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Workings of Social norms and power imbalances

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  • Published
    21st Mar, 2020
  • Social norms held by individuals and their reference groups are values, beliefs, attitudes and practices that assert preferred power dynamics for interactions between individuals and institutions.
  • People’s expectations of individuals’ roles in households, communities, workplaces and societies can determine a group’s functioning.
  • Beliefs about what others do and what others think a person should do, maintained by social approval and disapproval, often guide actions in social settings.
  • Social norms cover several aspects of an individual’s identity—age, gender, ability, ethnicity, religion and so on—that are heterogeneous and multidimensional.
  • Individuals have multiple social identities and behave according to identity-related ideals; they also expect others sharing a common identity to behave according to these ideals.
  • Norms of behaviour related to these ideals affect people’s perception of themselves and others, thus engendering a sense of belonging to particular identity groups, for individuals who transgress.
  • Social norms against women: Women often face strong conventional societal expectations to be caregivers and homemakers; men are expected to be breadwinners. Embedded in these social norms are longstanding patterns of exclusion from household and community decisionmaking that limit women’s opportunities and choices.
    • Discriminatory social norms and stereotypes reinforce gendered identities and determine power relations.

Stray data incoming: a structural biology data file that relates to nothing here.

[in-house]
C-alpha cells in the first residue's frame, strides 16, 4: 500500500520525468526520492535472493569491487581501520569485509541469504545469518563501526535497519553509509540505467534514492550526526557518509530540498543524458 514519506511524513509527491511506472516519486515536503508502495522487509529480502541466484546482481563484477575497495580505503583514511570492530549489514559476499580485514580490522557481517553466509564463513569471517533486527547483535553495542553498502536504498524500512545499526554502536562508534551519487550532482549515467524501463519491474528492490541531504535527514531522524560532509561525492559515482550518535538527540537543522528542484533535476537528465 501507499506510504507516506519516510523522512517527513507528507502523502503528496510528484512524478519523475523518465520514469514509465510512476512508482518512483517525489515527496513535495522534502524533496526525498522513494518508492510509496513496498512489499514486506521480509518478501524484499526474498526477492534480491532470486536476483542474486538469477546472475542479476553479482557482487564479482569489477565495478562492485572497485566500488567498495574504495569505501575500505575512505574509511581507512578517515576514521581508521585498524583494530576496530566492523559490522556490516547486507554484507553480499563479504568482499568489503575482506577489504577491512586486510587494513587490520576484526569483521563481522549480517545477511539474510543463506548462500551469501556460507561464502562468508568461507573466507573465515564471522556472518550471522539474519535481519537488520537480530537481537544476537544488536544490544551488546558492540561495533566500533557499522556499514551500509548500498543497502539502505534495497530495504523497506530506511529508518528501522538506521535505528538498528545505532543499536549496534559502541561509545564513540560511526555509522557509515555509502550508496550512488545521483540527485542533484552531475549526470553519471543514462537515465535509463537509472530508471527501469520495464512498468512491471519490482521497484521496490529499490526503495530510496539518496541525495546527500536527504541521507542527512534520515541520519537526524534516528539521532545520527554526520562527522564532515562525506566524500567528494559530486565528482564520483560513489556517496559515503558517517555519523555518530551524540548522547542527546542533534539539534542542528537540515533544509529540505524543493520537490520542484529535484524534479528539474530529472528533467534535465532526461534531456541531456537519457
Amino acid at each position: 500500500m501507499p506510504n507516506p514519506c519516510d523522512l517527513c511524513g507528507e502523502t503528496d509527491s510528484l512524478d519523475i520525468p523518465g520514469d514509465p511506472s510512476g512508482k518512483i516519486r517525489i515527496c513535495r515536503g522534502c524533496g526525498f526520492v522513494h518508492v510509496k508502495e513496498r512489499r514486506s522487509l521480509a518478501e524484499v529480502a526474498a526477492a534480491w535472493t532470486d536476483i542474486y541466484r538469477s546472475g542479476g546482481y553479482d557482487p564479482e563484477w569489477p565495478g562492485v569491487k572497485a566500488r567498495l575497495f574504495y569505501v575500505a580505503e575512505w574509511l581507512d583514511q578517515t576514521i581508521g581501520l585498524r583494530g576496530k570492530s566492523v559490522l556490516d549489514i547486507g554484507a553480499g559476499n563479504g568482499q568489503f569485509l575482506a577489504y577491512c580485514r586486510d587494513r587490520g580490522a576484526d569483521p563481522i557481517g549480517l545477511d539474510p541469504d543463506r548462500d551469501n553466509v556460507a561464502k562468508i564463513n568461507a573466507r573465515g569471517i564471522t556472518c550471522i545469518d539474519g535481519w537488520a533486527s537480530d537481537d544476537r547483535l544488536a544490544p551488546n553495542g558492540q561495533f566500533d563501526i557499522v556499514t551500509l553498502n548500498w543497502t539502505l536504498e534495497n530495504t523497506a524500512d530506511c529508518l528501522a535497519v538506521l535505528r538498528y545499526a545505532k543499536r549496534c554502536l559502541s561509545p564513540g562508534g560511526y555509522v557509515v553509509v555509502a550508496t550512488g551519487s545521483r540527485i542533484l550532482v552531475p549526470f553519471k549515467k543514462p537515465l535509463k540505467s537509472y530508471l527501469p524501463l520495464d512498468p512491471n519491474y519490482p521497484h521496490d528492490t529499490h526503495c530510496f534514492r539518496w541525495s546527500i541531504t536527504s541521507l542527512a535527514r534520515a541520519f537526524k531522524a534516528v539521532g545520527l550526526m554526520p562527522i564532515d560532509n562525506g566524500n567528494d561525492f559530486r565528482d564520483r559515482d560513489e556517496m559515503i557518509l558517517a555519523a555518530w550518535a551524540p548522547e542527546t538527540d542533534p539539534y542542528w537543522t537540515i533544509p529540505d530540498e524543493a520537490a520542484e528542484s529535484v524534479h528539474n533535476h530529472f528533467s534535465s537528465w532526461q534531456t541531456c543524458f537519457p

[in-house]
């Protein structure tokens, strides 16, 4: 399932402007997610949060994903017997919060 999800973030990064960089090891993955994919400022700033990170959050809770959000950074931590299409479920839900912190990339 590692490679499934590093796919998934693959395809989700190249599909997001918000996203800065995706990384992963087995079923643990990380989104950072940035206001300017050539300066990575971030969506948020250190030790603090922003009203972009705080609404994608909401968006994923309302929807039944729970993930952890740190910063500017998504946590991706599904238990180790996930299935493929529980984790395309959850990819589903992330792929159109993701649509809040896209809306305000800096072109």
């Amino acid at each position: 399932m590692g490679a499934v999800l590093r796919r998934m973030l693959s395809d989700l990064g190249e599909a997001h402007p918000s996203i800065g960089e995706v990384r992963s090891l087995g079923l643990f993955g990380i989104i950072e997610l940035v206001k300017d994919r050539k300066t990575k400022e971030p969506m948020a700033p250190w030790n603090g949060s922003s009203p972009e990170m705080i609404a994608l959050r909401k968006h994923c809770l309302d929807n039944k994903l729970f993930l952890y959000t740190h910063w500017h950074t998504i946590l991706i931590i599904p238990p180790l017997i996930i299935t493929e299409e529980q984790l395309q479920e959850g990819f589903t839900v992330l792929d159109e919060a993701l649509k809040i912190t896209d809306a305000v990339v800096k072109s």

• Norms influence expectations for masculine and feminine behaviour considered socially acceptable or looked down on.
    • So they directly affect individuals’ choices, freedoms and capabilities, leading to behaviours that lead to inequality.


Gender social norms index—measuring beliefs, biases and prejudices


  • GSNI was introduced in the 2019 Human Development Report for the first time, and comprises of four dimensions—political, educational, economic and physical integrity.
  • It is constructed based on responses to seven questions from the World Values Survey, which are used to create seven indicators.
  • For indicators for which the answer choices are strongly agree, agree, disagree and strongly disagree, the index defines individuals with a bias if they strong agree or disagree.
  • Political indicators represent a bias for choice of ratings of 7 or lower.
  • For each indicator a variable takes the value of 1 when an individual has a bias and 0 when the individual does not.
  • GSNI captures how social beliefs can obstruct gender equality along multiple dimensions.
  • Two methods of aggregation are used in reporting results in the form of an Index.
    • Core GSNI: It is based on “union approach.” It measures the percentage of people with bias(es), independent of the number of biases.
    • GSNI2: This second GSNI is based on “intersection approach.” It measures the percentage of people with at least two biases.
  • Methods are applied to two sets of countries: The first set consists of countries with data for either wave 5 (2005–2009) or wave 6 (2010–2014) of the World Values Survey and uses the latest data available. This set includes 75 countries and territories accounting for 81 percent of the global populatio
    • The second set consists of only countries with data for both wave 5 and wave 6. This set includes 31 countries and territories accounting for 59 percent of the global population.

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